Indeed, Jesus himself criticizes luxury, highlighting especially “soft garments and fine apparel” (Luke 7:25). He also condemns the way that religious leaders are attracted to luxury and the perception of importance and sophistication (Luke 20:45-21:4). In this sense, it isn’t simply cowardice that pairs with luxury but a lazy approach to authority. Jesus is lambasting those men who enjoy the rewards of leadership but without the actual self-sacrifice that is necessary for it.

A final point about “luxury” is worth making. The condemnation of luxury in the ancient world was closely paired with the view that usury was unnatural and immoral. “Non-productive” money was luxury. Thus we could say that many modern monetary policies, lending practices, and perhaps even economic systems (those dependent upon basic consumer credit) are luxurious. The tangled history of usury demonstrates that economies can develop in new and surprising ways, and what was previously thought to be “non-productive” can become productive. Still, anything based on the promotion of, to use an old expression, vainglorious spending, would be luxurious, a species of effeminacy. This older concern about non-productive goods can apply in meaningful ways on the individual level as well. Any collection of goods or wealth without corresponding charity, service, and the empowerment of others towards productivity is essentially luxurious. It is a waste. Applying this to effeminacy, we can say that a truly “manly man” should be as concerned with covetous marketing in all its forms.. He should be as offended by a surplus of firearms and vehicles as he is with rhinestone jeans or miscolored hair. He should support sustainable business models and local entrepreneurial endeavors. He should be greatly distressed by policies and decisions which discourage true self-mastery, individual responsibility, creative thinking, and self-determination. A modern community of copycat despots may be significantly more effeminate than one of hipster craftsmen.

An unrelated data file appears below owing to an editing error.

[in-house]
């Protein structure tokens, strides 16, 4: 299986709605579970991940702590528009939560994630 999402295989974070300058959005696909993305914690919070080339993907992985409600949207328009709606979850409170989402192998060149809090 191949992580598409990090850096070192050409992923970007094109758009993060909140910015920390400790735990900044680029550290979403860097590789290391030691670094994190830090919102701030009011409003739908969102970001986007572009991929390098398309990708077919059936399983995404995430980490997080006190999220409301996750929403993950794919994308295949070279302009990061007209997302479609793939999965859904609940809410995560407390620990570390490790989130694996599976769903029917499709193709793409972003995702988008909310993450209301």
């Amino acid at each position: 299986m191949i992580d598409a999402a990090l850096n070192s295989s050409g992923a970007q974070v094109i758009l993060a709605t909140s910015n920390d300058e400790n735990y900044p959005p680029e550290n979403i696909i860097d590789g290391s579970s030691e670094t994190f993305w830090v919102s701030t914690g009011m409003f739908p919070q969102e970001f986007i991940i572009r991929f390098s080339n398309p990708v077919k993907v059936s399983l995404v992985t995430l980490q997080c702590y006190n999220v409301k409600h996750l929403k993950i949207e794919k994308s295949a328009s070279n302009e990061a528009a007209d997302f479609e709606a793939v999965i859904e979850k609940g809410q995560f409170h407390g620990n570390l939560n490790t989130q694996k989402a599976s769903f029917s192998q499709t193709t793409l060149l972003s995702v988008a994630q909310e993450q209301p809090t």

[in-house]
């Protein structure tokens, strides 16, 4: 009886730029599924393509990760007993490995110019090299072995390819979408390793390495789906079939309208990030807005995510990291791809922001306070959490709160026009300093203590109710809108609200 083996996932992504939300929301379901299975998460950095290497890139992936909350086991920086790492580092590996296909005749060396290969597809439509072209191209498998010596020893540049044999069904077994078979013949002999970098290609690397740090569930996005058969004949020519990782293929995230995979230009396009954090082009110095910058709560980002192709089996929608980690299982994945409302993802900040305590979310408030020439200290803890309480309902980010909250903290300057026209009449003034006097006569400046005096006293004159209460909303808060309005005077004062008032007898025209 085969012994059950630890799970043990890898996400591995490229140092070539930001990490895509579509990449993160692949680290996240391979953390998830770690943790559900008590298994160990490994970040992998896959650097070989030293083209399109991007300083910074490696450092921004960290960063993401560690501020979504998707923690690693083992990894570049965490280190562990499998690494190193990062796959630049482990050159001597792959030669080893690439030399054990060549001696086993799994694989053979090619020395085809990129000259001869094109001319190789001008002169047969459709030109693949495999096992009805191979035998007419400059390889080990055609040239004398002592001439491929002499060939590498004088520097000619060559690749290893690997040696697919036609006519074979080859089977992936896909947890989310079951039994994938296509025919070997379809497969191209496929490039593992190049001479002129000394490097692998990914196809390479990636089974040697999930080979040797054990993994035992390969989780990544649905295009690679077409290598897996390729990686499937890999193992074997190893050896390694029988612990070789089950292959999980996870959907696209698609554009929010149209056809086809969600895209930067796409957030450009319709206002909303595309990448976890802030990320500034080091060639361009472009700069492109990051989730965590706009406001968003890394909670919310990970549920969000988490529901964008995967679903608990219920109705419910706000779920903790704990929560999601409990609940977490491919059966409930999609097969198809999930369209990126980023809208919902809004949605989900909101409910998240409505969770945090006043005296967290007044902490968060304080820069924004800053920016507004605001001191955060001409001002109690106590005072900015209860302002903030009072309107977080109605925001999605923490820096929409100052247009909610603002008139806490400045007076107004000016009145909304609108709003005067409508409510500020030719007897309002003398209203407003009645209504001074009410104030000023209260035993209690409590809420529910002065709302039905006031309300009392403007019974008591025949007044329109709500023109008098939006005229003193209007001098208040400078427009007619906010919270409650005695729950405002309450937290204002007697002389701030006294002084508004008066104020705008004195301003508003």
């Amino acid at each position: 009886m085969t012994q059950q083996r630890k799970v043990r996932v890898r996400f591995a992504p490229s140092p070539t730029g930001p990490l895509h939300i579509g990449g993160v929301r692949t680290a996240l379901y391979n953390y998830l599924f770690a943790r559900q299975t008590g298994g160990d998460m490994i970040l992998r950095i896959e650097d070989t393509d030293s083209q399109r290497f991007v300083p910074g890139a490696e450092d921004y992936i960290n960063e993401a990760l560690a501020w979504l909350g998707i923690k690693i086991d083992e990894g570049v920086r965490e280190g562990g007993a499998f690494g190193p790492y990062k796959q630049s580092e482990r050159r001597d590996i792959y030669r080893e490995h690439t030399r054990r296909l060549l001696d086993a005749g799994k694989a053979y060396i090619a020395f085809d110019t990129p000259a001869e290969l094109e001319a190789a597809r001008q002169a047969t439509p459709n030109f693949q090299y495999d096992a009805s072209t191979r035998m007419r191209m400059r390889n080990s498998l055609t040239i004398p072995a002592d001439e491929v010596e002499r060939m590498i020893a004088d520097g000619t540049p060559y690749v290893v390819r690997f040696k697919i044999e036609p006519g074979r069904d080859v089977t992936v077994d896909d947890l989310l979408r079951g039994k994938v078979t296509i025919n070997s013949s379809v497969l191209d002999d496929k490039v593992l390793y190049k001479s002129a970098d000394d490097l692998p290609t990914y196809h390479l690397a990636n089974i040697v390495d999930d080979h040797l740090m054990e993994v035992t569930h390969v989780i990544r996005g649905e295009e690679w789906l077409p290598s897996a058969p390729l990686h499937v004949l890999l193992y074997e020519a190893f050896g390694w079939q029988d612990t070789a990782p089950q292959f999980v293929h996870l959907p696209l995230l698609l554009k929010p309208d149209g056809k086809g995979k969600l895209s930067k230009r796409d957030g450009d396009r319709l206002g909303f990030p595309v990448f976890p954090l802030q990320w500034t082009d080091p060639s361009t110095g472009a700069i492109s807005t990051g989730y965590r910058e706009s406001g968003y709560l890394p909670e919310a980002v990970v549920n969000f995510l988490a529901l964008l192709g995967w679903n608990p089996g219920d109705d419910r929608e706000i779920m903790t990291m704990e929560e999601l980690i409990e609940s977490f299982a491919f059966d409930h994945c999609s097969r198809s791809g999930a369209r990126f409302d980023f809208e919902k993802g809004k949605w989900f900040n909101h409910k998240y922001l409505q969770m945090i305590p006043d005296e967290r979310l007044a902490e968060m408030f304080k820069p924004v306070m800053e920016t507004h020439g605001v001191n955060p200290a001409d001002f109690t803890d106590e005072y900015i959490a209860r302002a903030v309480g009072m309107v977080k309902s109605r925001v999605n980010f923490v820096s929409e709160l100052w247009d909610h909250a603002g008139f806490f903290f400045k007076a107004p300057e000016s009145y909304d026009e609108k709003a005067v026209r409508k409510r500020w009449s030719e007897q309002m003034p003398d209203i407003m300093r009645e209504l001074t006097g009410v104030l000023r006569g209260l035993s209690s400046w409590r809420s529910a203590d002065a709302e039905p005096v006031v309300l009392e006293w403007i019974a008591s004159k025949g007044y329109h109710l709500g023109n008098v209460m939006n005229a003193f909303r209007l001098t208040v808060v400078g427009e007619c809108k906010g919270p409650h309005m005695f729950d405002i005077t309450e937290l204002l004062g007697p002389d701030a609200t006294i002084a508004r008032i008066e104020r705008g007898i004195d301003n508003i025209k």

The critical question for luxury would be the use of any item. Is it merely being used to draw attention to oneself, to serve as an adornment or marker of one’s personal worth or ambition, or does it encourage and facilitate the production of a good? Manly men should be in the practice of making more men.